Can Tesla Overcome Slowing EV Growth in 2024? - InvestingChannel

Can Tesla Overcome Slowing EV Growth in 2024?

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Can Tesla Overcome Slowing EV Growth in 2024?

In 2017, Tesla (TSLA) was about a month away from bankruptcy.

Today, it dominates the electric vehicle market.

But 2024 brings new challenges.

During Tesla’s latest earnings call, management said they expect lower growth in 2024 as EV demand wanes.

That’s caused shares to pull back from the highs in 2023 by nearly 38%.

However, financial pros believe there is an opportunity here.

As search volume increased before and after the earnings call, many money managers focused on the long-term production and sales forecasts for the company, according to our TrackStar data.

This implies they’re willing to look beyond the upcoming quarters, giving Musk a chance to hit his 50% average annual growth targets.

After digging into the company’s financials, we agree with the pros.

And here’s how we expect things to play out.

Tesla’s Business

Tesla created world-class manufacturing, delivering margins other automotive players couldn’t match.

Elon Musk built a rabidly loyal fanbase with battery-powered cars that combine luxury and technology.


Source: Tesla Website


Consumer appetite for electric vehicles has plunged, prompting General Motors and Ford to scale back on EV production in favor of gas engines.

In 2017, Tesla produced just over 100k vehicles. Last year, it produced 1.845 million.


Source: Tesla Q4 2023 Investor Report

Tesla is more than just vehicles. It also owns almost 6,000 charging stations with nearly 55,000 connectors.

Plus, it designs, manufactures, and installs solar power systems, though this makes up less than 6.5% of total revenues.

Tesla currently offers the lower-end Model 3 and Model Y cars, the Model X luxury SUV, and the luxury Model S sports car.

Recently, the company announced the launch of its Cybertruck, which began sales in late 2023.

Unfortunately, the timing wasn’t great.

Consumer demand for EVs has fallen dramatically, forcing General Motors (GM) to cut production in favor of gas engine models and Tesla to reduce pricing to keep inventory moving.

However, Tesla has the margins to play with. It can cut prices to keep volume up, maintaining efficiencies and capturing a higher market share.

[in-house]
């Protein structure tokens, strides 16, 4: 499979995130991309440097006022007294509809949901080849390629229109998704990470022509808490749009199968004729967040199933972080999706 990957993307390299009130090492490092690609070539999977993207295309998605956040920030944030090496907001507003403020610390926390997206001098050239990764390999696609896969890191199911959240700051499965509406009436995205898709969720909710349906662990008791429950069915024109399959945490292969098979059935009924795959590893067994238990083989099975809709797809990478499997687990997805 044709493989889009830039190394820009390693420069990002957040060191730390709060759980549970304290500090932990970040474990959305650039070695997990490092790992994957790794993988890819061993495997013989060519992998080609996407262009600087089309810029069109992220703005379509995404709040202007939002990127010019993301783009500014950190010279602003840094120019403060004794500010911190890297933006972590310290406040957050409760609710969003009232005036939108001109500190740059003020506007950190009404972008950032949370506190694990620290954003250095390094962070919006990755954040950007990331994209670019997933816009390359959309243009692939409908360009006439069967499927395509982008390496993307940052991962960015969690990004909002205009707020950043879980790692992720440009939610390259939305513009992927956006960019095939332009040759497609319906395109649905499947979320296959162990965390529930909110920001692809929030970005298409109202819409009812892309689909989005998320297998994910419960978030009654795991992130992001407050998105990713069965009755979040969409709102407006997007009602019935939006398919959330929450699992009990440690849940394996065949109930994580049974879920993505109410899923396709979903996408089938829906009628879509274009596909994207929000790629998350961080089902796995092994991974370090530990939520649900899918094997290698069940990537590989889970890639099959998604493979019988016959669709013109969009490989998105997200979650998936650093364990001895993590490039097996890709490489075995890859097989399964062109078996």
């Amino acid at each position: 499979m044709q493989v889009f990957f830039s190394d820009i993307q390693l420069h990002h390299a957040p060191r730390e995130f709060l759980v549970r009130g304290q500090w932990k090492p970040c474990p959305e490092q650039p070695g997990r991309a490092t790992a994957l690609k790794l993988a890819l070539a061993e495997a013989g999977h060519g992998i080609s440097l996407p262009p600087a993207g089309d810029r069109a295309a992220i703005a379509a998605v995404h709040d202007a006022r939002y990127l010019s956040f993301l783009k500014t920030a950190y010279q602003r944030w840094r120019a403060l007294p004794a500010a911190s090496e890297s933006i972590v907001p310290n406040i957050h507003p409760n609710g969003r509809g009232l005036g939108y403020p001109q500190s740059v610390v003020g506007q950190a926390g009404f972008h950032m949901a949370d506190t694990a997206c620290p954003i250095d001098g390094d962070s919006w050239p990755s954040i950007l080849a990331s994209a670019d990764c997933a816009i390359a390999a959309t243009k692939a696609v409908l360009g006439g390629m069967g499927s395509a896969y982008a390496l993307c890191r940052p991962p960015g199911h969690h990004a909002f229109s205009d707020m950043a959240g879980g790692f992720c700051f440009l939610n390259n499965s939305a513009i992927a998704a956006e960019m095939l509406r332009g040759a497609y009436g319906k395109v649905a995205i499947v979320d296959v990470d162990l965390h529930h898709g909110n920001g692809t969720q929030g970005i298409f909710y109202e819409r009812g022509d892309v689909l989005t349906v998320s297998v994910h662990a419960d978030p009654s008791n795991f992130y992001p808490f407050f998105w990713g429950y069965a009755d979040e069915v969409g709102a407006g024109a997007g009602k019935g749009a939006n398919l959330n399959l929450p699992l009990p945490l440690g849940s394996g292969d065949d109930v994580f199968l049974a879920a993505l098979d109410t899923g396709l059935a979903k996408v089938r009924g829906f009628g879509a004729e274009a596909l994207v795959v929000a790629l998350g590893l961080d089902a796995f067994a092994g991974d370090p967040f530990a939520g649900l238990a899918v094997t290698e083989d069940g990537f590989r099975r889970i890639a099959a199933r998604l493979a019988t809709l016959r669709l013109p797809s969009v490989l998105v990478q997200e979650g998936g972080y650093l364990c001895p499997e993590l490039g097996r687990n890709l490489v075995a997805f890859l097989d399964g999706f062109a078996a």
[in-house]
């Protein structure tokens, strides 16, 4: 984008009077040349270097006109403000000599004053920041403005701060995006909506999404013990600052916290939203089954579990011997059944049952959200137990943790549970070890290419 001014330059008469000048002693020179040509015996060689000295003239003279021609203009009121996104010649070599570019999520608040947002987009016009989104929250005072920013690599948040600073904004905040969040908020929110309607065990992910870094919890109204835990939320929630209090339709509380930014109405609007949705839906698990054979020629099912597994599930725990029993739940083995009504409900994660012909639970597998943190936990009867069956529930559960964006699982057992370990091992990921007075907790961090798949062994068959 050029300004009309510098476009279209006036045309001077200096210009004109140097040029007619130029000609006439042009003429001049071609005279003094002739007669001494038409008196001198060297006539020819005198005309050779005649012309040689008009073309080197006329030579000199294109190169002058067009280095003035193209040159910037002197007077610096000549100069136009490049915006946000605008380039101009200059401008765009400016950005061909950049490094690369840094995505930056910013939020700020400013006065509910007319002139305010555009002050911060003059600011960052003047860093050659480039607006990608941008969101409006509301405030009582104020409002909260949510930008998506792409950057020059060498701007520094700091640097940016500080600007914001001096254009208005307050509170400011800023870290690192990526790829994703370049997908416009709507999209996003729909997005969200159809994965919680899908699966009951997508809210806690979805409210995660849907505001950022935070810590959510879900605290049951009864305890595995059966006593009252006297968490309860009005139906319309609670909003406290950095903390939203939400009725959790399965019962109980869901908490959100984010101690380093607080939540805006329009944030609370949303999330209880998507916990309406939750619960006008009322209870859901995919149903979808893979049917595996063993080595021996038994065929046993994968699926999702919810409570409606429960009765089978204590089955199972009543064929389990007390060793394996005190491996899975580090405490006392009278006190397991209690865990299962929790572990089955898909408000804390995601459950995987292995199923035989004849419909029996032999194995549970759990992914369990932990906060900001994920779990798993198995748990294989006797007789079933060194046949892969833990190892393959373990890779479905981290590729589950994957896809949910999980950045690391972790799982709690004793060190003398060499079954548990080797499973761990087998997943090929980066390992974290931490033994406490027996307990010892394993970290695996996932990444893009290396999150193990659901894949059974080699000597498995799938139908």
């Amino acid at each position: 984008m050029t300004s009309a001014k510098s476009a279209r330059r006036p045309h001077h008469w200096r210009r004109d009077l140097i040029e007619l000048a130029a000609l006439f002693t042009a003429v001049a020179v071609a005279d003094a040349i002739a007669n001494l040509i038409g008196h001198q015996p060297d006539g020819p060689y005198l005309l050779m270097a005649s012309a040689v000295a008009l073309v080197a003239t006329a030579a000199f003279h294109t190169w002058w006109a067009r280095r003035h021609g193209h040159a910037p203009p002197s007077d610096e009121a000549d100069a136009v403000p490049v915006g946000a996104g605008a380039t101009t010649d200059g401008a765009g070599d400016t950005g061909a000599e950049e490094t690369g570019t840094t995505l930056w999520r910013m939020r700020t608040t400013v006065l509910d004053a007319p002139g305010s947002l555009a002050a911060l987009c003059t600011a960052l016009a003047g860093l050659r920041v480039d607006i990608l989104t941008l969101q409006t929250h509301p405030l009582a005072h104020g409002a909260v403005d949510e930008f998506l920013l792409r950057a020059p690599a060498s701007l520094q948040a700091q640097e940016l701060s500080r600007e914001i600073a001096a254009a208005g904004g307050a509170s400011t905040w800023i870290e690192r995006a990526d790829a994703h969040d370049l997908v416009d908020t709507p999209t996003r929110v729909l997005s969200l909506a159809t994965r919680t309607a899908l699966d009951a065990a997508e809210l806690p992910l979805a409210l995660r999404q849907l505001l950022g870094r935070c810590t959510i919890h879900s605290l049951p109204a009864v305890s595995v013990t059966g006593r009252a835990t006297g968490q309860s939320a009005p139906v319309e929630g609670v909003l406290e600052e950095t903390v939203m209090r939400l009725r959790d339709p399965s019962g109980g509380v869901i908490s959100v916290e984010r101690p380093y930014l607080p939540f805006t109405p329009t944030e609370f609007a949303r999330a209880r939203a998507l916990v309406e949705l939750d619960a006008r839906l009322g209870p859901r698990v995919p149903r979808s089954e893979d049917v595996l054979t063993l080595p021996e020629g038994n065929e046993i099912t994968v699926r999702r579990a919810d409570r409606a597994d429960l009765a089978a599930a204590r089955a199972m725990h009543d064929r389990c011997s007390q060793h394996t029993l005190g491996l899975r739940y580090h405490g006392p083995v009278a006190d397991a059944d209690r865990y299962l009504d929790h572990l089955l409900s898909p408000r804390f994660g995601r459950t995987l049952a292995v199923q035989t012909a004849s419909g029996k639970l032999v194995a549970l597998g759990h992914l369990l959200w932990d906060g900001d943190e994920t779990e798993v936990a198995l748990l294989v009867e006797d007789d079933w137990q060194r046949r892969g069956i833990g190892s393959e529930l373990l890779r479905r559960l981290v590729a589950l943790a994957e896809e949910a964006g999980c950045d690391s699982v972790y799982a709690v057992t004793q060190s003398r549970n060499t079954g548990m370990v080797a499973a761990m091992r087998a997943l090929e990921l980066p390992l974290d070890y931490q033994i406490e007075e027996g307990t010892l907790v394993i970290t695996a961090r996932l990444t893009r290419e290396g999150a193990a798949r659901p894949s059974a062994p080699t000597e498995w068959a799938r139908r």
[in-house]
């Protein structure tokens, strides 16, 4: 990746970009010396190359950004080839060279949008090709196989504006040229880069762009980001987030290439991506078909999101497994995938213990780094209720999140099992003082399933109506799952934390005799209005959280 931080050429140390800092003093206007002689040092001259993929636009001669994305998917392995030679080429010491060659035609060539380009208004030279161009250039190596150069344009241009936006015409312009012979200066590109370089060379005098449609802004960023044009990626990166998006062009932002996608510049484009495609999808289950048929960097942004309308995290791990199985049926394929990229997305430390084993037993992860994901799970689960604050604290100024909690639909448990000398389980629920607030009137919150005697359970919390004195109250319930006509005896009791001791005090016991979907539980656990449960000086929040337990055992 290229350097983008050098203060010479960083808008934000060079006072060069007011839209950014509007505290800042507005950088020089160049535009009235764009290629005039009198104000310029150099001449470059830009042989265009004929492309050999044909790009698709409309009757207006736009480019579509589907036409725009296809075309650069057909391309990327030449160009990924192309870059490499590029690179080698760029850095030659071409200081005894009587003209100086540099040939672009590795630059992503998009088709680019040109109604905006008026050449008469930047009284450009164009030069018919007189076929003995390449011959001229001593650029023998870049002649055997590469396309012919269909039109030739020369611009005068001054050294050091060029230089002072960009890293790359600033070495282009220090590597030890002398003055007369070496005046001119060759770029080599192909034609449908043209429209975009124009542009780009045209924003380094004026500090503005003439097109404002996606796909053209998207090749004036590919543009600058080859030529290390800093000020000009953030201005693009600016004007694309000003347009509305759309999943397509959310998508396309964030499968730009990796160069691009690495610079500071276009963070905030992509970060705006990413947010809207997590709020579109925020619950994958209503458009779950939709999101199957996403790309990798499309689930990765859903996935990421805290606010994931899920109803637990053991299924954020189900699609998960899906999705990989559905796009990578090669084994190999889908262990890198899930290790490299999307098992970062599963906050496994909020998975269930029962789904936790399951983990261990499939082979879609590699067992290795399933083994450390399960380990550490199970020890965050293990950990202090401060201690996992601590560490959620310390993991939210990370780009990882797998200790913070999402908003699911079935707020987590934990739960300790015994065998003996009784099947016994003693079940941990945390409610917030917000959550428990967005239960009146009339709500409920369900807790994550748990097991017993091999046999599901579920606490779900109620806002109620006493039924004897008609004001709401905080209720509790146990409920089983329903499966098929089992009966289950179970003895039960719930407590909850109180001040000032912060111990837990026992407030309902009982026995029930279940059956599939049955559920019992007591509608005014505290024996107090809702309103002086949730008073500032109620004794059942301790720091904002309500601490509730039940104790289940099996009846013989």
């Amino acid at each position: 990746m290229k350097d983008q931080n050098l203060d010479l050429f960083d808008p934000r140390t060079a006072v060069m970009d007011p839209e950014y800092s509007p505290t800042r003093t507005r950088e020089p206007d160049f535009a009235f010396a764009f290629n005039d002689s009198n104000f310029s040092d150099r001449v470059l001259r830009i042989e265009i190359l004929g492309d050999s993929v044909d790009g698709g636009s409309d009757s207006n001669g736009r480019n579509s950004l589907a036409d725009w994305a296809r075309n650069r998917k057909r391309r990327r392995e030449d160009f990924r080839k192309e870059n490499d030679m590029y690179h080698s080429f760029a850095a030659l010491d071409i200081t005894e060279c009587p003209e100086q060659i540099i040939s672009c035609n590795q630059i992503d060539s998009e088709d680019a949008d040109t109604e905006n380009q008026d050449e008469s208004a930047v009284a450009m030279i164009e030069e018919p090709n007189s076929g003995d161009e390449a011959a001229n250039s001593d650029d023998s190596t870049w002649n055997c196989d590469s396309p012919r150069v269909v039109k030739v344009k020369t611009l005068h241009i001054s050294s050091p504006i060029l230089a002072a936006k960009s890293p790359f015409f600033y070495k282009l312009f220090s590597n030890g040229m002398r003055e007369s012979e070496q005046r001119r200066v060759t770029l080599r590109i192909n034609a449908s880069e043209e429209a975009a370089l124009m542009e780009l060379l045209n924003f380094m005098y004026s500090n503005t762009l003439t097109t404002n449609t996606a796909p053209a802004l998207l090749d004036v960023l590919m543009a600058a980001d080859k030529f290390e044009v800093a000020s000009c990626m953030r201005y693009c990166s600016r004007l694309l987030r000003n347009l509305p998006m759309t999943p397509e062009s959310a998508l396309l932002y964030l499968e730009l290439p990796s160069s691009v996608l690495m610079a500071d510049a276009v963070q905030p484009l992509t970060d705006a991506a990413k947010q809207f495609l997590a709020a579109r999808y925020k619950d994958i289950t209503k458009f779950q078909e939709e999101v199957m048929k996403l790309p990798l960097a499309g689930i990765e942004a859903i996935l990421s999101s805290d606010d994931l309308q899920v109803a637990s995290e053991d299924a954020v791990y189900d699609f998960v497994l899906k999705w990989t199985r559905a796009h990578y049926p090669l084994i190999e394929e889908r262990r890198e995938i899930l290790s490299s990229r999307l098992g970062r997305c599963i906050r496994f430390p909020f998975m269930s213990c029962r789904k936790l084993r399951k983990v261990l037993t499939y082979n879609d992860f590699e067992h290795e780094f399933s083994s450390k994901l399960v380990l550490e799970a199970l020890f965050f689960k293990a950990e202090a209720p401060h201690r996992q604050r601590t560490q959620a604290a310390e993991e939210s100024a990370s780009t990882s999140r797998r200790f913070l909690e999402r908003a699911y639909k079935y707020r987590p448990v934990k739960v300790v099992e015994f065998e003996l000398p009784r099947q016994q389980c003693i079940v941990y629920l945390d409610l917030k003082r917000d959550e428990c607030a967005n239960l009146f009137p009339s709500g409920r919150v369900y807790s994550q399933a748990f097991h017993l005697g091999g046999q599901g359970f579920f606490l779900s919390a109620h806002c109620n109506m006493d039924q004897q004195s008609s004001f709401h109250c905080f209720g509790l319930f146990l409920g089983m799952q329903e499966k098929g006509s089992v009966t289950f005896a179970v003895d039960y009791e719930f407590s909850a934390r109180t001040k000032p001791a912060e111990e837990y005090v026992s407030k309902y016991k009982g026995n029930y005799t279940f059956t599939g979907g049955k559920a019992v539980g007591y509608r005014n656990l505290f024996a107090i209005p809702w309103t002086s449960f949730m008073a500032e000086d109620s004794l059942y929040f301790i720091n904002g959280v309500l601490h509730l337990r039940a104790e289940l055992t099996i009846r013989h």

Source: Stock Analysis

Tesla has done a good job meeting Musk’s 50% annual growth target.

However, margins have compressed recently as the company faced inflationary pressures and price drops.

Unfortunately, everything relies on the cost of production and sales prices.

You can see above how gross margins largely dictate everything from profit margins to free cash flow.

Amazingly, Tesla has funded its growth almost entirely through its operations as total debt sits at just $9.6 billion. Of the almost $14 billion in operating cash flow, the company expects Capex to increase from $8 billion in 2023 to $10 billion in 2024.



Source: Seeking Alpha

Compared to its peers, Tesla looks expensive.

However, it keeps getting cheaper as its volume expands and costs come down. Its 46x cash is relatively cheap compared to its historical valuation.

And with sales expected to keep climbing, that multiple will continue to shrink.



Source: Seeking Alpha

Tesla is in its own growth category.Only Nio (NIO) comes anywhere close.

The legacy automakers typically average growth in the single digits.

Tesla’s worst years are still close to 20%.

And as it improves operational efficiencies, we expect free cash flow to keep expanding.



Source: Seeking Alpha

The profitability metrics say it all.

Toyota Motors (TM) is the only one in the ballpark in terms of gross and EBIT margin. But it’s still behind on net income margin.

Plus, Tesla is more consistent in its margins and results.

Our Opinion: 10/10

Tesla may be volatile and facing a challenging 2024.

However, we believe it’s more likely to hurt other automakers more.

Tesla is the best at what they do, with unmatched manufacturing.

All of this says nothing about its AI and autopilot capabilities.

We’d buy Tesla on pullbacks, using volatility to get better entry prices.

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